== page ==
NMTI: Funding no longer a problem


Northern Marianas Trades Institute chief executive officer Agnes McPhetres said that funding is no longer a problem with the Legislature also doing its share in keeping the trades school’s programs running.

“The Legislature is working really hard. Legislation would be introduced for funding purposes. In my opinion, [we have] no problem with funding with the Legislature finding other ways,” said McPhetres.

“There’s in the law that [Business Gross Revenue Taxes] from the casino should also be going to NMTI. Under the law, we are in there and also the CW1 funding it should go more of that to NMTI,” she added.

NMTI has also implemented various activities that were directed to increase revenues since McPhetres came on board four years ago.

NMTI has been soliciting donations from the local business sector through the CNMI Education Tax Credits, holding various fundraising events like last month’s annual gala, getting allocation and other supplemental budget from the Legislature, and applying for other federal grants.

The said financial resources had helped keep NMTI afloat in order to keep its mission of promoting trades programs in the community.

The funds received are used for the programs, courses, facilities, and operations for NMTI to give its students the learning environment and equipment that would prepare them once they enter the CNMI workforce.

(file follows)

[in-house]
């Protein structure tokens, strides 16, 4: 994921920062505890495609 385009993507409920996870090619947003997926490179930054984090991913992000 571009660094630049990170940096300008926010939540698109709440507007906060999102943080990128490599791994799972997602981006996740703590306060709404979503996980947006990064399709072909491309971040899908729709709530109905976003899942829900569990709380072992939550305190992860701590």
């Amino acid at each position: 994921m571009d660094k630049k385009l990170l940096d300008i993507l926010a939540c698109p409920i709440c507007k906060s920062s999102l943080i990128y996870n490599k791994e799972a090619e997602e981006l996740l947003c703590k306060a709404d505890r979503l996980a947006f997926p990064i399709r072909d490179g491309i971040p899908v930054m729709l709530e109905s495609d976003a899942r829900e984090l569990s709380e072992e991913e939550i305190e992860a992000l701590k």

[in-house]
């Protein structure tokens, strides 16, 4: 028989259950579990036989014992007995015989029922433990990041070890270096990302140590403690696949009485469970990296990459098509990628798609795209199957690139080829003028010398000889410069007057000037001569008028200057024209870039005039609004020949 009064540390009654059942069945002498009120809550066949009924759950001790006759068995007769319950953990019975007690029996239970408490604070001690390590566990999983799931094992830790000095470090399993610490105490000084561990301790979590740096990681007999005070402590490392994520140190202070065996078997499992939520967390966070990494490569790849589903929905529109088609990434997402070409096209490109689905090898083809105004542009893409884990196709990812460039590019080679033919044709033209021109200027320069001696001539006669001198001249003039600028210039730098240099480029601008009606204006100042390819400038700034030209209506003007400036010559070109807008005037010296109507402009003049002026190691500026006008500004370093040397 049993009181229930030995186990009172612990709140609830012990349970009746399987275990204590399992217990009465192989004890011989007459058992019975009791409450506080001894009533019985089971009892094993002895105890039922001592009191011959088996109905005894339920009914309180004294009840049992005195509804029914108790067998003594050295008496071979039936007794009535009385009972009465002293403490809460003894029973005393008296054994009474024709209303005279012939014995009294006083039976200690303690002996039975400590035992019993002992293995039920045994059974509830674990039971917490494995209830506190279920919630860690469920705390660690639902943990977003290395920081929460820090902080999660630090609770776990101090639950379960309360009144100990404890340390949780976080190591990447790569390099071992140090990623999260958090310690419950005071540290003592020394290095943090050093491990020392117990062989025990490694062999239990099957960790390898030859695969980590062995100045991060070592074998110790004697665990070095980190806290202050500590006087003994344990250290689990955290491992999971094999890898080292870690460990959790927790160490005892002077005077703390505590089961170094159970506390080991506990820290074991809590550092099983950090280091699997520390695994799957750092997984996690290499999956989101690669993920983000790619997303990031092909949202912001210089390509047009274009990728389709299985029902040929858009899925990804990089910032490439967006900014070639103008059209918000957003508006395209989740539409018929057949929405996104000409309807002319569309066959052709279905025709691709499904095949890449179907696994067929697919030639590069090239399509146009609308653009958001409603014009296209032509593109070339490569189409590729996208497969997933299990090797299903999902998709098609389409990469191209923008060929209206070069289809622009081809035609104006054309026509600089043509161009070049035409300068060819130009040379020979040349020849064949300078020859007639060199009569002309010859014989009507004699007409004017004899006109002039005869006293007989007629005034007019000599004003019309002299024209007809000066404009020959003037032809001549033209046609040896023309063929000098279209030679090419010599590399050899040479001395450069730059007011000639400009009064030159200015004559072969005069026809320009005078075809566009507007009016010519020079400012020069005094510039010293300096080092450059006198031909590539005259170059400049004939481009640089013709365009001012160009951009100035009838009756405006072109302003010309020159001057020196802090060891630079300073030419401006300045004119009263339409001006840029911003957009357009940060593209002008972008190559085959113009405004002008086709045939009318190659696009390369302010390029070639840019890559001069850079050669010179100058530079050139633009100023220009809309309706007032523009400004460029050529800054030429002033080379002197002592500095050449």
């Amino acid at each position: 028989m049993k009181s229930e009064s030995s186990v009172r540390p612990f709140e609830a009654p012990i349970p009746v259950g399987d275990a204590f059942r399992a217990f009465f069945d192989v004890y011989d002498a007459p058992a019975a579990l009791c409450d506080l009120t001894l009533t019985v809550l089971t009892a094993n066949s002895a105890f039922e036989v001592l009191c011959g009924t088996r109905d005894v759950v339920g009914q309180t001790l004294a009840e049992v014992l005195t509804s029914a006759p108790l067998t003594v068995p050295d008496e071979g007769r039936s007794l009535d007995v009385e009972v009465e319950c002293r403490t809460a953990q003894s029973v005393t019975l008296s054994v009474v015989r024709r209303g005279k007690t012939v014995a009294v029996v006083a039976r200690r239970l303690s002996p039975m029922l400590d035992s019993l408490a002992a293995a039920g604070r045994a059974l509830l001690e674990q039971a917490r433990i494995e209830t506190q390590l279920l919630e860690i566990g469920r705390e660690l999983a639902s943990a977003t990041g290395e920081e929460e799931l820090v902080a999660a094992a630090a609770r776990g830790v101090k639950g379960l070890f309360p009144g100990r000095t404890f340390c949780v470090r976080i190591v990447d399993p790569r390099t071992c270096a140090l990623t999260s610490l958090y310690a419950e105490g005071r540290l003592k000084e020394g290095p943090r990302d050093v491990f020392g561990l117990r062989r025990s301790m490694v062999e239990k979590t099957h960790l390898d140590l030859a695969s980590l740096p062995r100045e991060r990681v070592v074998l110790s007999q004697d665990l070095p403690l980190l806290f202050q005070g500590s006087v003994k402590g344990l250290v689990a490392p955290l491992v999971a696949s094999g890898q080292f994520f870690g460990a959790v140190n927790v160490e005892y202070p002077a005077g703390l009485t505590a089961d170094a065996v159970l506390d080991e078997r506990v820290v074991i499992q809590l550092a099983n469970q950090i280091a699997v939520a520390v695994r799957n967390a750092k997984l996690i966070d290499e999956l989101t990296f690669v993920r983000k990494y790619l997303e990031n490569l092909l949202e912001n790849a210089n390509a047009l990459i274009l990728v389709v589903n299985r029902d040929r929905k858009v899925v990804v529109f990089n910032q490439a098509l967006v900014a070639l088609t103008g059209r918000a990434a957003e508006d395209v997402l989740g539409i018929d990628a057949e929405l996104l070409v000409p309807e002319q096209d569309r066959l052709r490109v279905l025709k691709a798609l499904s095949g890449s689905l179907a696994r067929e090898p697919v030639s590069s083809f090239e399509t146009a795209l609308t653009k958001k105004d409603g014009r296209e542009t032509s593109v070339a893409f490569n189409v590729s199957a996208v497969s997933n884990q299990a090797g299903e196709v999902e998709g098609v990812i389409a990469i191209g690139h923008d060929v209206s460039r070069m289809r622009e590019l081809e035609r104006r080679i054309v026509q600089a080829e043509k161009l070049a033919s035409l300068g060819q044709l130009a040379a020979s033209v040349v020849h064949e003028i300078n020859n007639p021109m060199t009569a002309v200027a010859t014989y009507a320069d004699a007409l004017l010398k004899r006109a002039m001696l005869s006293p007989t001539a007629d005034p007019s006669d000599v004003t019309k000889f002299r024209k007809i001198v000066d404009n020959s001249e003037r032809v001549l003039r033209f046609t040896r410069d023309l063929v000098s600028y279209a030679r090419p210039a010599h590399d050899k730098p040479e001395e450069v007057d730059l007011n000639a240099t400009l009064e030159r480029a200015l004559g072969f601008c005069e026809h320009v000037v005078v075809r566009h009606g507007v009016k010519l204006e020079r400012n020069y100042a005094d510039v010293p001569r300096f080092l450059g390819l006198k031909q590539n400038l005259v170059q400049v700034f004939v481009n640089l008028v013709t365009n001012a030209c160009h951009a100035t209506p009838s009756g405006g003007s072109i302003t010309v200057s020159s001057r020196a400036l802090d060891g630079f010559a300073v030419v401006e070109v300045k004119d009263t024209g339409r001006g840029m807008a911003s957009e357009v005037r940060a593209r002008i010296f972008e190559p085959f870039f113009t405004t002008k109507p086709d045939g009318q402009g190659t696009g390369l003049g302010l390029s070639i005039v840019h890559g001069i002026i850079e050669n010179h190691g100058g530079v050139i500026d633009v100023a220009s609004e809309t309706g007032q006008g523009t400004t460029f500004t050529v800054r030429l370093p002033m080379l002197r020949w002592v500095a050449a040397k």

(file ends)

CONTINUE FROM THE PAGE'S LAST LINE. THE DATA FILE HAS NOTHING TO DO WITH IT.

Funds raised in NMTI’s annual gala increased to an estimated amount of $30,000 from $24,000 last year. The gala raised $16,500 in 2016.

These could have been some of the reasons why NMTI’s enrolment resulted to a 10-fold increase. They also boast of a 77-percent job placement rate among their graduates.

Enrollment also increased since school year 2013-2014 where only 63 have availed of their four programs back then. There were 644 students enrolled in SY 2017-2018, a more than 50-percent jump from 317 in the previous SY 2016-2017. SY 2014-2015 had 110 students, while there were 280 enrollees in SY 2015-2016.

Automotive technology, construction technology, culinary arts, and hotel and restaurant operations are programs that are still being offered with the addition of adult technical high school, carpentry, electricity, electronics, electronic systems technician, professionalism heavy equipment operations, heating, ventilation, and air conditioning (HVAC), power generation maintenance (mechanic and electrician), and welding trades.

Jon Perez | Reporter
Jon Perez began his writing career as a sports reporter in the Philippines where he has covered local and international events. He became a news writer when he joined media network ABS-CBN. He joined the weekly DAWN, University of the East’s student newspaper, while in college.

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